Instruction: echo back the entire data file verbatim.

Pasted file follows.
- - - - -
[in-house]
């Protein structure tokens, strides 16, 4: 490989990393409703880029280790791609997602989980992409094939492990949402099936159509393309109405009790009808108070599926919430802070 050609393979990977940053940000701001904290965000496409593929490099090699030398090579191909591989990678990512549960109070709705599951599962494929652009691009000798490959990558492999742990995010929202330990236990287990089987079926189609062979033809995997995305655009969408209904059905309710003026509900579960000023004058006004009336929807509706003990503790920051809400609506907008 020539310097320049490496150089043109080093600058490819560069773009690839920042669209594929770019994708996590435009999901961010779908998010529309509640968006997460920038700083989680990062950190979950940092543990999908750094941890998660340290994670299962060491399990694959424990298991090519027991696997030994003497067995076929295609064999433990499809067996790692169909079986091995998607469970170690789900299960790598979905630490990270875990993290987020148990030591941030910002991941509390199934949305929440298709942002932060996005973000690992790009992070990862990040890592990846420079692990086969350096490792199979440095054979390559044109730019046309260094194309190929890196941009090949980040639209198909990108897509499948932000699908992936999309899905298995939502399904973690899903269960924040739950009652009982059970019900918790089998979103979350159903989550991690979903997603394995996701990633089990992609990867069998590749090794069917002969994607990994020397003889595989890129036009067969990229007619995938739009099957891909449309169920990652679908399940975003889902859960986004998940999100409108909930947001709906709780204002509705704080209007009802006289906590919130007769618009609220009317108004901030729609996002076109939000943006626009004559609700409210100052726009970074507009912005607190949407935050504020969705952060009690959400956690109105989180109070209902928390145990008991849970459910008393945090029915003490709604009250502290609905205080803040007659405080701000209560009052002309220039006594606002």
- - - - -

[in-house]
């Protein structure tokens, strides 16, 4: 490989990393409703880029280790791609997602989980992409094939492990949402099936159509393309109405009790009808108070599926919430802070 050609393979990977940053940000701001904290965000496409593929490099090699030398090579191909591989990678990512549960109070709705599951599962494929652009691009000798490959990558492999742990995010929202330990236990287990089987079926189609062979033809995997995305655009969408209904059905309710003026509900579960000023004058006004009336929807509706003990503790920051809400609506907008 020539310097320049490496150089043109080093600058490819560069773009690839920042669209594929770019994708996590435009999901961010779908998010529309509640968006997460920038700083989680990062950190979950940092543990999908750094941890998660340290994670299962060491399990694959424990298991090519027991696997030994003497067995076929295609064999433990499809067996790692169909079986091995998607469970170690789900299960790598979905630490990270875990993290987020148990030591941030910002991941509390199934949305929440298709942002932060996005973000690992790009992070990862990040890592990846420079692990086969350096490792199979440095054979390559044109730019046309260094194309190929890196941009090949980040639209198909990108897509499948932000699908992936999309899905298995939502399904973690899903269960924040739950009652009982059970019900918790089998979103979350159903989550991690979903997603394995996701990633089990992609990867069998590749090794069917002969994607990994020397003889595989890129036009067969990229007619995938739009099957891909449309169920990652679908399940975003889902859960986004998940999100409108909930947001709906709780204002509705704080209007009802006289906590919130007769618009609220009317108004901030729609996002076109939000943006626009004559609700409210100052726009970074507009912005607190949407935050504020969705952060009690959400956690109105989180109070209902928390145990008991849970459910008393945090029915003490709604009250502290609905205080803040007659405080701000209560009052002309220039006594606002």